In medieval Europe, when a person owed money to another and couldn’t pay them, they were often thrown into a debtor’s prison and left there, often in squalid conditions, until the debt was paid. Of course, by virtue of being in prison people often could not pay their debts, and so would languish in the debtor’s prison until death.
This barbaric practice has fallen out of favor in the modern world, except in such places as the United Arab Emirates, Greece, Hong Kong, and…the United States.
Recently I read an article in The Denver Post entitled “Colorado cities jail poor who can’t pay fines for minor offenses”. The story goes on to say that the practice is in violation of the United States and Colorado constitutions and “…amounts to a resurgence of debtors’ prisons, which were abolished in the 1800s”.
However, the practice of jailing poor people for their inability to pay court fines, child support, and debts arising from collections is flourishing in the U.S. today. Research indicates that the practice is followed in seventeen U.S. states, in most cases for failure to pay a criminal justice or child support debt. In Colorado, specifically in the cities of Arvada, Northglenn, Thornton, Westminster (Adams County), Boulder (Boulder County), Broomfield (Broomfield County), Colorado Springs (El Paso County), Lakewood and Wheat Ridge (Jefferson County), Fort Collins and Loveland (Larimer County) the practice of jailing those too poor to pay their criminal justice debts, some as low as $90, is followed.
This is troubling for several reasons. First, it very likely violates the United States Constitution as interpreted by the Supreme Court in Bearden v. Georgia (1983) and Section 12 of the Colorado Constitution. The Denver Post reports that there is also a 1987 Colorado Supreme Court decision that prohibits the practice “…because it punishes the poor for being poor.”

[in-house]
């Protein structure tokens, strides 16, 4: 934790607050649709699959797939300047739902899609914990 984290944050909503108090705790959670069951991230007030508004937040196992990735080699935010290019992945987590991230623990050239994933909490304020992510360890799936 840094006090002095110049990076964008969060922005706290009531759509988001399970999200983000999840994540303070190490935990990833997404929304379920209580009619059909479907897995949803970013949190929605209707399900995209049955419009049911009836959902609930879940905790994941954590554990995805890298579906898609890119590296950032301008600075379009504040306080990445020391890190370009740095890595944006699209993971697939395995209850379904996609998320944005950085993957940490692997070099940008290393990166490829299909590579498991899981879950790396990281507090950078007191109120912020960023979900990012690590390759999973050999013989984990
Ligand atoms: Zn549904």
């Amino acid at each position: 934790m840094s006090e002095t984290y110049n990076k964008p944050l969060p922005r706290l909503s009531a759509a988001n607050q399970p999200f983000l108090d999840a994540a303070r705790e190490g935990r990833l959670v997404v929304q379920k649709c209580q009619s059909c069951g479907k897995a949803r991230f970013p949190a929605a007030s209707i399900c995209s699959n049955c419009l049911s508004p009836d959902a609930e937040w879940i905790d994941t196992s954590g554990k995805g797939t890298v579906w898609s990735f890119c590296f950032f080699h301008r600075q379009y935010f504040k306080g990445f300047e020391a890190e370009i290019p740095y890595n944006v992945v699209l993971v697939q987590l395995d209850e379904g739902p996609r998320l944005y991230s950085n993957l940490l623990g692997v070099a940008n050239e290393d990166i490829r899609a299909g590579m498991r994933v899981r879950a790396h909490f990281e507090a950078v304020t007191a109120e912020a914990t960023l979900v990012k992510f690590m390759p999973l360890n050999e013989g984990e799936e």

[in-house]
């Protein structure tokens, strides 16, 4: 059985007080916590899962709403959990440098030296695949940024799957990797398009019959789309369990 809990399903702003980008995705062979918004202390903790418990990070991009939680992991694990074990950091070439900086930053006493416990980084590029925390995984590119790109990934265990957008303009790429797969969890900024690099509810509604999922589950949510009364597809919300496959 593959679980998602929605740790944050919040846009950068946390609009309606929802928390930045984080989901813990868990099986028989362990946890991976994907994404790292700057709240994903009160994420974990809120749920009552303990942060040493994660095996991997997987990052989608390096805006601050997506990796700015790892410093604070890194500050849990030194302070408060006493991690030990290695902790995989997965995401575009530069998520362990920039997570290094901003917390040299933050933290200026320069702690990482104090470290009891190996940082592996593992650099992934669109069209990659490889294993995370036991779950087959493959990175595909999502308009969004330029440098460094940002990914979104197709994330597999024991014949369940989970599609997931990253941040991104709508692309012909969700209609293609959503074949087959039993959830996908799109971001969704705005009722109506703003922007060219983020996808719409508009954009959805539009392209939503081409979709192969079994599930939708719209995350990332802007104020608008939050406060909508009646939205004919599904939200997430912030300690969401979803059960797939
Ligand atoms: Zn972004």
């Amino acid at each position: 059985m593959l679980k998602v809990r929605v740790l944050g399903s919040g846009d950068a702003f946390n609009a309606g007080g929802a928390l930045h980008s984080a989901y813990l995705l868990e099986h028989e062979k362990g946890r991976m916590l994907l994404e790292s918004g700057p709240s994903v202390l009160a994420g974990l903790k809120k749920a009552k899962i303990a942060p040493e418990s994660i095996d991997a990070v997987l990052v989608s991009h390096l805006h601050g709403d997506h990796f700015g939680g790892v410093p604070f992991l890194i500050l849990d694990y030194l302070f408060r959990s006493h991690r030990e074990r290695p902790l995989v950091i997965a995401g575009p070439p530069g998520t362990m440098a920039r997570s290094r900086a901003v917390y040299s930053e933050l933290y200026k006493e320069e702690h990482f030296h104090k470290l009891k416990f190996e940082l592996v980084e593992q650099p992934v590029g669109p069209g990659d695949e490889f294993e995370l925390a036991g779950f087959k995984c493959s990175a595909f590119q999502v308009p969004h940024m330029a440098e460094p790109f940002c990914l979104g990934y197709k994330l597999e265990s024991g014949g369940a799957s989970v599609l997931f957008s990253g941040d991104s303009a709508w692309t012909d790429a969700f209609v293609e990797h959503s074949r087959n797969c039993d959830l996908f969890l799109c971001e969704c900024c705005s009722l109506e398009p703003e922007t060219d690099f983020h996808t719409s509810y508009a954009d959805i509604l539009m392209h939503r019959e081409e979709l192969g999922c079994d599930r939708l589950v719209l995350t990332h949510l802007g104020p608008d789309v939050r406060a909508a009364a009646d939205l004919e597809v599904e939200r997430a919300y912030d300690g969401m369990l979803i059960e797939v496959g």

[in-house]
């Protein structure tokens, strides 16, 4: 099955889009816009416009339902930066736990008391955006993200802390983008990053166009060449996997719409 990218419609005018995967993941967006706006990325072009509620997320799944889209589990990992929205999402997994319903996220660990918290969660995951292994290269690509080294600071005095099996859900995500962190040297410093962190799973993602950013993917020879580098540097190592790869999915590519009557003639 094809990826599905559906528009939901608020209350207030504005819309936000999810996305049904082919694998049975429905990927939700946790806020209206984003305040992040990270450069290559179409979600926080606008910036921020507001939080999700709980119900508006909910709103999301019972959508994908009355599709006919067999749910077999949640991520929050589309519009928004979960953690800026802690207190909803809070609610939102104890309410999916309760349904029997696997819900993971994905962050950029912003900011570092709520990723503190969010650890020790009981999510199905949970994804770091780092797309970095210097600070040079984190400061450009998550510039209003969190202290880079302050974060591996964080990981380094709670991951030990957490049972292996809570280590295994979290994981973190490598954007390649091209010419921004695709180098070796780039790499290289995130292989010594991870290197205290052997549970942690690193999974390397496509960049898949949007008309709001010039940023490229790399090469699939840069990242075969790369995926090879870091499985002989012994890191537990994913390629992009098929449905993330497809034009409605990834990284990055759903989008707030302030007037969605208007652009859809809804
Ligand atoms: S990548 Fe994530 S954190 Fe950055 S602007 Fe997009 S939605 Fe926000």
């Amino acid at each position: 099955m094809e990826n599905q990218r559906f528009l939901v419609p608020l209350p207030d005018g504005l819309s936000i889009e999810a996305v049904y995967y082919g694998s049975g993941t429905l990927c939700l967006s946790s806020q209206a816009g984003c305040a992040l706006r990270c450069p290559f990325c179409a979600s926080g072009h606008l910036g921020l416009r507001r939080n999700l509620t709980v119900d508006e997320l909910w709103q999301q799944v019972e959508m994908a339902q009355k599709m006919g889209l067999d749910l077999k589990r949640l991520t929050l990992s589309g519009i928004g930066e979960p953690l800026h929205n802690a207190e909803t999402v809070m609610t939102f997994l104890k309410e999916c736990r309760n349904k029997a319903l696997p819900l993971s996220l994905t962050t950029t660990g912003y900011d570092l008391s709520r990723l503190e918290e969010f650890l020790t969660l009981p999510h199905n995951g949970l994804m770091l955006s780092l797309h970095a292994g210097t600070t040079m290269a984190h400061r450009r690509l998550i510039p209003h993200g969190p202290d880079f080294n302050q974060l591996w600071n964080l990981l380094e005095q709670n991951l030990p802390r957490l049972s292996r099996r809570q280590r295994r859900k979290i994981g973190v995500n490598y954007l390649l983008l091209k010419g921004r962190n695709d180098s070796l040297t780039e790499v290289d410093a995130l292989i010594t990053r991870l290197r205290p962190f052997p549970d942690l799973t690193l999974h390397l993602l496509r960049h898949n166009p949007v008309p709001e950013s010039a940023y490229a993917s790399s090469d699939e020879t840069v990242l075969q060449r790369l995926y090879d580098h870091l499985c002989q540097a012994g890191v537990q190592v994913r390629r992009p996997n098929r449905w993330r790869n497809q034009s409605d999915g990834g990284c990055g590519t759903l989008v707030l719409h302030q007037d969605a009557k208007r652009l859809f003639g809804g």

Secondly, it is not cost effective. Incarcerating someone for more than a few days far exceeds the modest amount of fines that would be collected.
Third, this type of “punishment” falls disproportionately on the least able members of society, and as such represents an amoral abuse of government power. These people are often out of work and don’t have family or friends to provide assistance. They may have substance abuse problems. If they are trying to get their lives on track the imprisonment and difficulties associated with it are making their life situations that much worse. These people are already living on the edge of society.
Fourth, this application of sanctions is not evenly applied. In one of these eleven cities, a poor person can be jailed for failing to pay a fine, but in the rest of the state that is not the case. This seems to represent a violation of the equal protection clause of the 14th Amendment.
I call upon our state legislators, elected district attorneys, and the Supreme Court justices to review this situation. If better legal minds than mine find this practice to be in contravention of the United States and Colorado Constitutions and Supreme Court rulings, they can and should censure these cities that are violating the law and force them into compliance with the law.
If all else fails, perhaps legislation to prohibit this practice needs to be evaluated and brought forward for the 2014 General Assembly.
By Richard D. Turnquist
December 16, 2013
U.S. Supreme Court decision in Bearden v. Georgia – 461 U.S. 660 (1983):